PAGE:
Google remembers 1st Indian talkie Alam Ara with Doodle

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Google Doodle remembers Alam Ara
Mumbai, Mar 14: Two years back Information and Broadcasting ministry official revealed that no prints of Alam Ara is available in India. After the fire at National Film Archive of India, Pune, in 2003, the film is no longer available in its original form. With time the zeal of the first Indian talkie lost behind the layers of time. But the search engine giant Google has not failed to celebrate the 80 years of it release. Google on Monday, Mar 14 marked the Alam Ara repo with its Doodle.

The home page of Google in India remembers the first arrival of sounds in Indian cinema as Alam Ara brought sounds for the first time in India cinema. The famous song De de khuda ke naam par by actor Wazir Mohammed Khan was first performed in the theater.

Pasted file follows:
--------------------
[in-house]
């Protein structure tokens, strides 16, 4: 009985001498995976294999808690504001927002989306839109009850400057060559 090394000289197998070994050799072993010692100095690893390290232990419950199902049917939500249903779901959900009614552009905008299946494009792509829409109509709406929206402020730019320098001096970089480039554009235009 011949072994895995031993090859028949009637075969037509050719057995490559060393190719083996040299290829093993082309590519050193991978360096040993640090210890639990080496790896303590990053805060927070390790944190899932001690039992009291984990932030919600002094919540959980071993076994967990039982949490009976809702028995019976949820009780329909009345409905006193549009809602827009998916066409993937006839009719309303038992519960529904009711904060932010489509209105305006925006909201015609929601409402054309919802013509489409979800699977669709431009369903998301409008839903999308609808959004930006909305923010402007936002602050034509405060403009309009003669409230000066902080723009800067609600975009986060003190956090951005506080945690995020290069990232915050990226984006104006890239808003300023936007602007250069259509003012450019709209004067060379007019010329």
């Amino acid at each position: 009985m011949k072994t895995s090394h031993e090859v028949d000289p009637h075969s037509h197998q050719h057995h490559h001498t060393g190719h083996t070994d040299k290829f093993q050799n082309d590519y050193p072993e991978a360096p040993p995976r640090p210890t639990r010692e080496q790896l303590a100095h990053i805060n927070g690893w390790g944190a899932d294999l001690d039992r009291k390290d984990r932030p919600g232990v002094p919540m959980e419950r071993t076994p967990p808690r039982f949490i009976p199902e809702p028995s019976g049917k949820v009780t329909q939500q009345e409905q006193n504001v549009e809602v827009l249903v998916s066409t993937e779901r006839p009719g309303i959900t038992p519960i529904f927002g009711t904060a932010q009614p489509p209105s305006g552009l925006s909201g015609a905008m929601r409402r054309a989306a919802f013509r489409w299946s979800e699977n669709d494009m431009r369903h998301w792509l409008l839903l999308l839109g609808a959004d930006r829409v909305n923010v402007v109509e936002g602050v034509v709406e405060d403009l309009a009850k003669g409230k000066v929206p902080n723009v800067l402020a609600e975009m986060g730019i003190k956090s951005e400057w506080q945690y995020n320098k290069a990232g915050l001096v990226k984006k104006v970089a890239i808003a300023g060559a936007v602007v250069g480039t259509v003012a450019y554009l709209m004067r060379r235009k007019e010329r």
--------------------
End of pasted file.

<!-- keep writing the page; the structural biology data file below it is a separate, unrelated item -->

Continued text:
The search engine giant never fails to celebrate any important date, occasions, birthdays of famous celebrities. Similarly, Google once again showed it tribute to Indian cinema by remembering its history. In this Doodle, a pillar and the image of the girl replaces the fifth letter of the name Google - L. The Doodle gives a touch of black and white era of Indian cinema with the background of a theater.

Alam Ara:

Alam Ara was directed by Ardeshir Irani and was the first Indian sound film. The famous song of the movie - De de khuda ke naam per by actor Wazir Mohammed Khan was recorded live with musical accompaniment of a harmonium and a tabla. One should remember that movie was featured much ahead of the time of playback singing in Indian cinema.

The film is a love story between a prince and a gypsy girl, based on a Parsi play written by Joseph David. The story centers on an imaginary, historical royal family in the kingdom of Kumarpur. The main characters are the king and his two warring wives Dilbahar and Navbahar.

Their rivalry escalates when a fakir predicts that Navbahar will bear the king's heir. Dilbahar, in revenge, attempts to have an affair with the kingdom's chief minister Adil. The affair goes sour and a vengeful Dilbahar imprisons him and exiles his daughter, Alam Ara (Zubeida).

In exile, Alam Ara is brought up by Gypsies. Upon returning to the palace at Kumarpur, Alam Ara meets and falls in love with the charming young prince (Master Vithal). In the end, Adil is released, Dilbahar is punished and the lovers marry.

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